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Bailey threw three dunks against Ohio State, the last of which proved to be the game-winner. He also chipped in with a key basket that tied the game at 90-90 and sent it into the third overtime. In all, he scored 31 points, but the best he could do was share the Most Valuable Player award with Ransey, who finished with 38 points.
The Festival was supposed to be a coming-out party for Duke. The Blue Devils had been No. 1 in most people's minds since they finished second in last year's NCAA tournament, but five of their first six games had been played in North Carolina and the sixth in Bowling Green, Ky. The players were anxious to show what they could do in Madison Square Garden. What's more, with the Duke stars, Forward Gene Banks, Guard Jim Spanarkel and Center Mike Gminski, all hailing from the Northeast, Friday's crowd of 18,589 sounded as if it were equal parts Philadelphia, Jersey City and Connecticut.
Ohio State, on the other hand, arrived from Columbus nearly without support. At tip-off time more than 10,000 Buckeye fans were down in Jacksonville, Fla. awaiting the kickoff of the Gator Bowl game featuring Ohio State and Woody Hayes against Clemson. But if the Buckeye basketball players were discouraged by their lack of backing, they kept it a secret from Duke. And now, in beating the Blue Devils, they have exposed several weaknesses that could prevent Duke from even being a contender for the national title.
For one thing, an inability to blow out an opponent when it is already reeling has plagued Duke since last year. The reason may be that the Devils' zone gives the opponents too many good shots. And Duke doesn't play man-to-man very well. This may prevent the team from raising the level of its game when it gets behind or needs to protect a lead.
Of perhaps even greater concern to Foster were the performances of Gminski and Banks. Gminski was up to snuff statistically, getting 48 points and 16 rebounds in the two games, yet when he needed to stop Ohio State's 6'11" sophomore Herb Williams from scoring late in the game, he failed. Gminski allowed Williams to set up as low as he wanted, never fronted him and didn't go very far out of his way to contest Williams' pet 10-foot hook shot.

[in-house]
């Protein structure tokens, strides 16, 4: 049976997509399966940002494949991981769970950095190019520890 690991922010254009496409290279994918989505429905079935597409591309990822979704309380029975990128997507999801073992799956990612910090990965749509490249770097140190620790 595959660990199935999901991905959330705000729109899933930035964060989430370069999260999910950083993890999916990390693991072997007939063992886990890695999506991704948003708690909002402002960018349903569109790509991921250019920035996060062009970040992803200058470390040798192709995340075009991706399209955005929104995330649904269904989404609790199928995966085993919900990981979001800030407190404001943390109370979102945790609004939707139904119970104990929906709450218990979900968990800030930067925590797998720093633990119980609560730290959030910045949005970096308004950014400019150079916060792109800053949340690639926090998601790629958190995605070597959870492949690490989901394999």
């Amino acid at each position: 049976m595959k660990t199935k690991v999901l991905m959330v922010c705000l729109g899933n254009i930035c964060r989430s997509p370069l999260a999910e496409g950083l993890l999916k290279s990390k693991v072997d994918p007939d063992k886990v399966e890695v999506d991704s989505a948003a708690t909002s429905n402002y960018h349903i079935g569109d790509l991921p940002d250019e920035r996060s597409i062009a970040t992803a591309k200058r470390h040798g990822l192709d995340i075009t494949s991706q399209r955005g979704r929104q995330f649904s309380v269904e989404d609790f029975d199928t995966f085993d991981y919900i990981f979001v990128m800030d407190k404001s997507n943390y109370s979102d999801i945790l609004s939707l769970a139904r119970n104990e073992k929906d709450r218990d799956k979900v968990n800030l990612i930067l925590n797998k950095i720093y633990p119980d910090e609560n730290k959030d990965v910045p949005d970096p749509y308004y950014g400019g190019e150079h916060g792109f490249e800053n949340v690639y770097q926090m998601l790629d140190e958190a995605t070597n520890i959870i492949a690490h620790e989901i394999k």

More disturbing to Foster than Gminski's lack of combativeness was Banks' weekend walkabout. The touted sophomore shot seven for 26 from the field and played much as he had in his first games as a freshman—a little too bodacious on offense, a little too macho on the boards. Against Ohio State he was guilty of two unpardonable sins. Dribbling near midcourt late in the game, Banks turned and gazed nonchalantly at the Duke bench to see if he was doing what he was supposed to be doing. Good-by ball, hello stuff shot. The Buckeyes' Carter Scott came around Banks' blind side for a steal and a basket that cut the Duke lead to 69-65. Then at 75-70 and the Blue Devils' No. 1 ranking still looking fairly safe with only 1:51 on the clock, Banks exploded out of Duke's semistall offense and took a 10-footer that didn't drop. "I don't know what happened to us," said Foster, whose team might have been able to retain its No. 1 ranking—in light of No. 2 Notre Dame's loss Saturday to Kentucky—if it had won the consolation game against St. John's. But again the Blue Devils foundered. With 18:33 to go in the second half, they led 42-23; with 9:27 to play, St. John's had gone ahead, largely because of the shooting and board work of a 6'5" sophomore substitute with two sore knees, Frank Gilroy, whose 20 points and eight rebounds were both career highs. As it had against Ohio State, Duke seemed to lose its enthusiasm for the battle once it got way ahead. And, as it had against Ohio State, the Blue Devils' inability to play man-to-man or pressing defense effectively made it all but impossible for them to regain the lead once they had fallen behind.
For his part, Rutgers Coach Tom Young appeared more relieved than ecstatic. "I thought we had won and lost the championship game three different times down the stretch," he said. "This isn't my biggest win at Rutgers, but maybe we'll have a better feeling now about ourselves than if we'd lost."
And if he has any doubts, all Young has to do is ask somebody from Durham. Anybody.